Time to change, not scrap, the chuckwagon races

There’s a part of me that cringes each year when it comes time for the Calgary Stampede.

I’m not a big rodeo guy, but I love watching the daily Stampede broadcast on television, because they cut the time between events and the time between entries.

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I’ve been to the Stampede. It’s a fun week in one of the most exciting cities in the country.

Then you have the Rangeland Derby chuckwagon races, which are exciting but becoming increasingly dangerous for the horses.

This year six horses died during the races. Each of those deaths were unfortunate. In the case of one accident, it was due to a mistake by the driver of another chuckwagon.

With each one of these fatalities, the calls were renewed for the rangeland derby to be scrapped. The criticism of the event reached its peak after three horses died the final day.

But do you know who isn’t calling for the derby to be scrapped? Horse people.

Go to any track in North America. Talk to the owners or the trainers, or even the astute handicappers. They’ll explain to you the value of the chuckwagon races. It gives these horses a new lease on life. In some cases, it extends their lives.

The best thoroughbred that my family has boarded or owned is a horse named Toccet’s Charm, or Ricky as we called him. He just retired earlier this year, at the age of 12 (the horse racing equivalent of a senior citizen), after winning 23 races and nearly $300,000. His final win was last year in what was his 100th race. (A rare milestone for thoroughbreds).

He was a boarder, so my parents didn’t get a cut of the winnings, but the wins ensured he’d keep racing, which meant he’d stay at our place, which was great, because he’s a great horse off the track, too.

Anyways, a couple years ago he was claimed by a family that is well known in chuckwagon racing circles. I was concerned because of the risks associated with chuckwagon races, but pleased that if he did shift to the chucks, he’d get to keep racing. Ultimately, Ricky was a distance runner, rather than a sprinter, so chuckwagon racing wasn’t his thing.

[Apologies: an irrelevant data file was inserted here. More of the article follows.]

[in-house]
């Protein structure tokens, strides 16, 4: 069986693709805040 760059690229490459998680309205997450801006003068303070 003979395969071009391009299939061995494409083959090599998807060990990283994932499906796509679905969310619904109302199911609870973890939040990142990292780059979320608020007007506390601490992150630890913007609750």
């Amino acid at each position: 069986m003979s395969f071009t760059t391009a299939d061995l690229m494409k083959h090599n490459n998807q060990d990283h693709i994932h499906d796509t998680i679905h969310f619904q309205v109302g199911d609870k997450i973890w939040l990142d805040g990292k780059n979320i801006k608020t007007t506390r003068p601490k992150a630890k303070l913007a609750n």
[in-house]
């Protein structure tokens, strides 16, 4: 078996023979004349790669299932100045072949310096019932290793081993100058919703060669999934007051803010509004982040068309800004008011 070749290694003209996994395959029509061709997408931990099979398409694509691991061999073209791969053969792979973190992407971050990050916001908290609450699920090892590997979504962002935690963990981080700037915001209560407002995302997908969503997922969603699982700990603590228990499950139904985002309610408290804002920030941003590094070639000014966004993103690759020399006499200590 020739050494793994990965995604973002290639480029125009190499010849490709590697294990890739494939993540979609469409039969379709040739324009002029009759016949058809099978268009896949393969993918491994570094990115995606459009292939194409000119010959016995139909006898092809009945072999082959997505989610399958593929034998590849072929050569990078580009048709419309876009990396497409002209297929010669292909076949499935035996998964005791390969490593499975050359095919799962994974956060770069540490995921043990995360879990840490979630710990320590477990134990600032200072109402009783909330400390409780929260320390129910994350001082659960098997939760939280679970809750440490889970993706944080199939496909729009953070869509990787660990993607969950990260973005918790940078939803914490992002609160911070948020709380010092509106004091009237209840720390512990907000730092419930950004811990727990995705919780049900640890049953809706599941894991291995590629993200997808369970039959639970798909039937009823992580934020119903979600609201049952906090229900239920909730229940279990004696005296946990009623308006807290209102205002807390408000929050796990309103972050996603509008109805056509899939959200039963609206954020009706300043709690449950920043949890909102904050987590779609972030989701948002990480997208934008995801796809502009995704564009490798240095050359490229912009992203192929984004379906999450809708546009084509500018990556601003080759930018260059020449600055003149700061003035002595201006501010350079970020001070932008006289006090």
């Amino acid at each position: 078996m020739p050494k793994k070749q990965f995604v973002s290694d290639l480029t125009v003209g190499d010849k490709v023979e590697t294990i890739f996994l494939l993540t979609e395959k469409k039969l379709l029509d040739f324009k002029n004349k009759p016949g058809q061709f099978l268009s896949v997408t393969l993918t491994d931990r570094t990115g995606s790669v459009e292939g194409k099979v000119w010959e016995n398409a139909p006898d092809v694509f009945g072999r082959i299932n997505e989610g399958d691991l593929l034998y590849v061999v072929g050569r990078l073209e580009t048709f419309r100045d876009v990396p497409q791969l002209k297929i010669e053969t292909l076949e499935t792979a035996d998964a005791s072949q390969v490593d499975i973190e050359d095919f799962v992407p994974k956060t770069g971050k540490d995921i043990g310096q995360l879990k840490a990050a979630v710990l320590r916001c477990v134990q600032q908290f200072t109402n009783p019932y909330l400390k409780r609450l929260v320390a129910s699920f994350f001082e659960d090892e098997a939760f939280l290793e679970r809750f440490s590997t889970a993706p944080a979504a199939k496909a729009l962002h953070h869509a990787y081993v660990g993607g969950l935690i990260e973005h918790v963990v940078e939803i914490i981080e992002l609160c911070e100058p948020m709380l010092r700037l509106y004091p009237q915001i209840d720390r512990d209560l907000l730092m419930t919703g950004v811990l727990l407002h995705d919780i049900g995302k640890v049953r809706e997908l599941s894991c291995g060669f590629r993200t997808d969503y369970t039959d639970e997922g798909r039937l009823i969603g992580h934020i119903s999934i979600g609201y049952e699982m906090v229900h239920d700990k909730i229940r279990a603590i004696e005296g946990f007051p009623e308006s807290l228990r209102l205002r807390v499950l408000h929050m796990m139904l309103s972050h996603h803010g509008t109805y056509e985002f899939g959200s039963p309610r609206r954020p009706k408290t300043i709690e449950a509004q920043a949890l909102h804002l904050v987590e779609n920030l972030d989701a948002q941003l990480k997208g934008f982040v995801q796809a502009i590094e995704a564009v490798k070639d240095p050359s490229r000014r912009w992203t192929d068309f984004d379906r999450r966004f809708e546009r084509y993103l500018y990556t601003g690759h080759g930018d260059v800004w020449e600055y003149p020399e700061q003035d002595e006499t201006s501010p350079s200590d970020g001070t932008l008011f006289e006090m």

In case you’re wondering, Ricky now resides on a farm in California, enjoying the retirement he deserves.

Not every thoroughbred gets a new lease on life outside of racing. There are organizations like New Stride that do a great job of finding a life after racing for thoroughbreds. Other thoroughbreds go into barrel racing or equestrian.

And some of them gallop around a field all day and enjoy a relaxed retirement.

They don’t all get to race until they’re 12, have over 100 starts and win 23 races and nearly $300,000.

That’s why it’s good to have options like chuckwagon racing out there for thoroughbreds who still have something to give. They’re born to race. They love to race. Let them race.

The Stampede is not the only venue in the world that still has chuckwagon races. When I moved here, they happened a couple of times a year at Woodlawn Regional Park, down by Mets Field. There were chuckwagon races earlier this month in Weyburn as part of that town’s fair.

Yet it seems like the Stampede is the only one that draws the ire of critics.

Is it because of the national media spotlight that shines on the Stampede each year? Or is it because the rate of incidents is much higher at the Stampede?

Should the Stampede rethink the way it does chuckwagon races? Maybe it’s time to do a comprehensive breakdown of how all of these incidents have happened, and find out the actual causes.

Human error and over-aggressiveness would no doubt be the cause of a lot of these incidents. But horse fatigue might be a leading problem.

Perhaps it’s time for the Stampede to declare that a horse can only run once or twice for the duration of the Rangeland Derby. And perhaps it’s time to limit the number of times a team or a rider can enter.

Do we really need to have the same 36 riders entering each night?

The riders and the owners in chuckwagon racing take excellent care of their animals. They share the same bond as you find with horses and riders. And so it breaks the heart of the rider when one of their horses has to be put down, just like it’s a horrible feeling for the owner of a horse in other equine sports when their horse dies or is seriously injured.

People in thoroughbred racing realized a long time ago that they don’t need to race their horses constantly. It’s rare to see them run more than once every couple of weeks.

And while there’s a world of difference between the horse racing that occurs in thoroughbred (or even standardbred racing) versus the chucks, fatigue for horses leaves them susceptible to injury, just like with humans.

It’s time for the organizers of the chuckwagon races at the Stampede to take a long, hard look at how they do things.

© Copyright Estevan Mercury


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